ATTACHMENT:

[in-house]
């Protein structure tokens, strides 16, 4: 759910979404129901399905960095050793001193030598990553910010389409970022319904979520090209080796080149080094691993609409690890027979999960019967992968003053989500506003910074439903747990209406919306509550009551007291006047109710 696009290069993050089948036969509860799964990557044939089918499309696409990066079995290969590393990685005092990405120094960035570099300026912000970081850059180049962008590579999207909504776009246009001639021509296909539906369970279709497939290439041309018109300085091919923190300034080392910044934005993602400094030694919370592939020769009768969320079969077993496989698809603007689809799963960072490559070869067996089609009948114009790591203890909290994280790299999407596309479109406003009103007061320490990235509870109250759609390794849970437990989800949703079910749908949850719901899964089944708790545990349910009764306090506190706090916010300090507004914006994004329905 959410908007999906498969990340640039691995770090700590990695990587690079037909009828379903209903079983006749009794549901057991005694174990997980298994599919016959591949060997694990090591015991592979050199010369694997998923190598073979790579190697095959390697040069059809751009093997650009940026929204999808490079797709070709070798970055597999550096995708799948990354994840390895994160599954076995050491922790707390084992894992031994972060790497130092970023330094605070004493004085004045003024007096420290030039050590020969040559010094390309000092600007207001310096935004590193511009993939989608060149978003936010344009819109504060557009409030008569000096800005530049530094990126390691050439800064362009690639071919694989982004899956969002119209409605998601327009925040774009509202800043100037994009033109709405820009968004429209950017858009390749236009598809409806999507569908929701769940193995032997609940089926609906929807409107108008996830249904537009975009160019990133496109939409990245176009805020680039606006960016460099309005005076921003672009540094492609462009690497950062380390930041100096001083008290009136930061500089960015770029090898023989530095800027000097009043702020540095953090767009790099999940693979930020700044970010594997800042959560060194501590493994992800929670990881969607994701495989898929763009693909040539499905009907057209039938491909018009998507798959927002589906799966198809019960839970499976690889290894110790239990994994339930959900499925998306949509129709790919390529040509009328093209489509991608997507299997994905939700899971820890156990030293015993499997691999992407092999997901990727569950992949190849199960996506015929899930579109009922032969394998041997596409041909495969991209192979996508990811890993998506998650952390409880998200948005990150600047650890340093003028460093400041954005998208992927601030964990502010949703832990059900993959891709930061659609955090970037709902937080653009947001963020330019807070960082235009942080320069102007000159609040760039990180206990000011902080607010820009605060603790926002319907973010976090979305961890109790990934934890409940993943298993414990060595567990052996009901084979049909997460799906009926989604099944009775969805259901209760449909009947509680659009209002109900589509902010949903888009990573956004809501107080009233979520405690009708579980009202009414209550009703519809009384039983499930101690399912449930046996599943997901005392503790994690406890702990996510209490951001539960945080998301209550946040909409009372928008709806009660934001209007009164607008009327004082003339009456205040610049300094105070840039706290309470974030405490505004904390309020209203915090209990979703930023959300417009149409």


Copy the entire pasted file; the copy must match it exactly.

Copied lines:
[in-house]
């Protein structure tokens, strides 16, 4: 759910979404129901399905960095050793001193030598990553910010389409970022319904979520090209080796080149080094691993609409690890027979999960019967992968003053989500506003910074439903747990209406919306509550009551007291006047109710 696009290069993050089948036969509860799964990557044939089918499309696409990066079995290969590393990685005092990405120094960035570099300026912000970081850059180049962008590579999207909504776009246009001639021509296909539906369970279709497939290439041309018109300085091919923190300034080392910044934005993602400094030694919370592939020769009768969320079969077993496989698809603007689809799963960072490559070869067996089609009948114009790591203890909290994280790299999407596309479109406003009103007061320490990235509870109250759609390794849970437990989800949703079910749908949850719901899964089944708790545990349910009764306090506190706090916010300090507004914006994004329905 959410908007999906498969990340640039691995770090700590990695990587690079037909009828379903209903079983006749009794549901057991005694174990997980298994599919016959591949060997694990090591015991592979050199010369694997998923190598073979790579190697095959390697040069059809751009093997650009940026929204999808490079797709070709070798970055597999550096995708799948990354994840390895994160599954076995050491922790707390084992894992031994972060790497130092970023330094605070004493004085004045003024007096420290030039050590020969040559010094390309000092600007207001310096935004590193511009993939989608060149978003936010344009819109504060557009409030008569000096800005530049530094990126390691050439800064362009690639071919694989982004899956969002119209409605998601327009925040774009509202800043100037994009033109709405820009968004429209950017858009390749236009598809409806999507569908929701769940193995032997609940089926609906929807409107108008996830249904537009975009160019990133496109939409990245176009805020680039606006960016460099309005005076921003672009540094492609462009690497950062380390930041100096001083008290009136930061500089960015770029090898023989530095800027000097009043702020540095953090767009790099999940693979930020700044970010594997800042959560060194501590493994992800929670990881969607994701495989898929763009693909040539499905009907057209039938491909018009998507798959927002589906799966198809019960839970499976690889290894110790239990994994339930959900499925998306949509129709790919390529040509009328093209489509991608997507299997994905939700899971820890156990030293015993499997691999992407092999997901990727569950992949190849199960996506015929899930579109009922032969394998041997596409041909495969991209192979996508990811890993998506998650952390409880998200948005990150600047650890340093003028460093400041954005998208992927601030964990502010949703832990059900993959891709930061659609955090970037709902937080653009947001963020330019807070960082235009942080320069102007000159609040760039990180206990000011902080607010820009605060603790926002319907973010976090979305961890109790990934934890409940993943298993414990060595567990052996009901084979049909997460799906009926989604099944009775969805259901209760449909009947509680659009209002109900589509902010949903888009990573956004809501107080009233979520405690009708579980009202009414209550009703519809009384039983499930101690399912449930046996599943997901005392503790994690406890702990996510209490951001539960945080998301209550946040909409009372928008709806009660934001209007009164607008009327004082003339009456205040610049300094105070840039706290309470974030405490505004904390309020209203915090209990979703930023959300417009149409």